Cell phone text using an Arduino

Arduino textin

Arduino text‘in.

Key Features:
24 relays controlled by 4 I/O lines!
Cell phone text using your Arduino.

This project hacks a cell phone to text using normally open relays. After investigating cellular modules on the internet I decided it looks not only rather pricy, but also like a possibility that even after I had it working that a cellular provider might not let me put the device on their network. It seemed like a good cell phone hack was in order to make this work for me.

Arduino textin

Step 1:

Purchase a cheap prepaid flip phone, activate and charge it. Mine was $20.00.

Flip phones are fairly easy to disassemble. You will need a very small screw driver set. The button pads on the inside are still large enough to allow for soldering wires in place without too much trouble. The prepaid plans let you text for pretty cheap too if you pick the right plan. Plus because its prepaid you can just let it run out whenever you are finished with it and best of all no contract.

Turn on the flip phone and take some notes about how it operates. Yours may access menus and things differently then mine does and its nice to know as you move forward with this.

Figure out what keys you still want to have access to once the phone is mounted. Because I used a prepaid phone I have to access it now and then to add more air time. It is also helpful to know how things are going with the phone when you can turn it on and activate it with the buttons after it is mounted to the board. The buttons on your cell phone board will be connecting directly to the phone. This way you can access the phone even if the rest of the circuit is off or maybe just doing other things.

Safety First. Remove the battery from the phone. Tear apart the flip phone. The circuit board inside is pretty delicate and has some sharp parts so use some caution. Do not break the LCD displays and be very careful not to destroy the very small ribbon cables that interconnect things. The part of the phone that houses the LCD, microphone and usually the camera will need to be taken completely out of the case. The flip phone I purchased had enough room to flip the camera around so that it can still take pictures. The case for the main board of the phone (where the battery is) will need to stay more or less intact. This makes it easier to put the battery back in and your not messing with the built in antenna so it should still have its normal signal strength.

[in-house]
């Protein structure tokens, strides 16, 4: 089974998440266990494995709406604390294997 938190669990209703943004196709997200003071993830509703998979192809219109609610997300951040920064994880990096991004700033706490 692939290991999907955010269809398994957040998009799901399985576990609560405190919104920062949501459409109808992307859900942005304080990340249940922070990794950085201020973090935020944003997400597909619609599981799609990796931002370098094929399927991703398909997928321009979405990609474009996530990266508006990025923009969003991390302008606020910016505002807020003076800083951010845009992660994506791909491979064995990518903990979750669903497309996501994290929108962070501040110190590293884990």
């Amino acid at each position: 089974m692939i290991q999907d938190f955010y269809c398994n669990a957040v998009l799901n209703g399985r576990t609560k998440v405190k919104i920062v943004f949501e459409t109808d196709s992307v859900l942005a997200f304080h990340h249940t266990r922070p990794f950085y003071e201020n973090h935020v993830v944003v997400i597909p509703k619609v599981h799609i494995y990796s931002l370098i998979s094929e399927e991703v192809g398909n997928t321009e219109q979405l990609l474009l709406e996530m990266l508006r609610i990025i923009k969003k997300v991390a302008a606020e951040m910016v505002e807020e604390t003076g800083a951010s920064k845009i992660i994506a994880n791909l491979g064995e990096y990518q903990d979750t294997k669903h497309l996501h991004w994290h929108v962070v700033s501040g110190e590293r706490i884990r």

Step 2:

Purchase / scavenge some electronics parts.
1 – Arduino Uno
24 – Normally Open buttons. These will replace the buttons on the phone.
3 – 74HC374 Octal D-Type Flip-Flop chips.
24 – Reed relays. I had a bunch laying around.
24 – NPN general purpose. I used 2N2222.
24 – 20 K Ohm resistors
24 to 48 General purpose diodes
You don’t have to go overkill like I did. At minimum you need one diode across the relay coil to prevent voltage spikes when the coil turns off.
1 – Board to mount relay stuff.
1 – Board to mount cell phone
A bunch of jumper wires. Keep them neat. It makes it easier to trouble shoot.
1 – 12 volt power for relays.
1 – 5 volt power for 74hc374’s and Arduino.

Step 3:

Layout your buttons on your board more or less like they are laid out on the cell phone. This makes it easier to know what buttons you are pressing. Notice that I have not used a few of the buttons.

Step 4:

Find some small fairly flexible cable to use for all of the interconnecting soldering you are going to be doing. I used some spare ribbon cable. I cut it longer then I would need. I then tinned and  trimmed the end to go to the phone. Leave your wires long here because it is easier to cut wire off then it is to try to re-solder them. The circuit board on the phone can easily be damaged by too much heat so use caution. I found it easier to start with the button pads closest to my new buttons and move my way up from there.

Schematic Arduino textin

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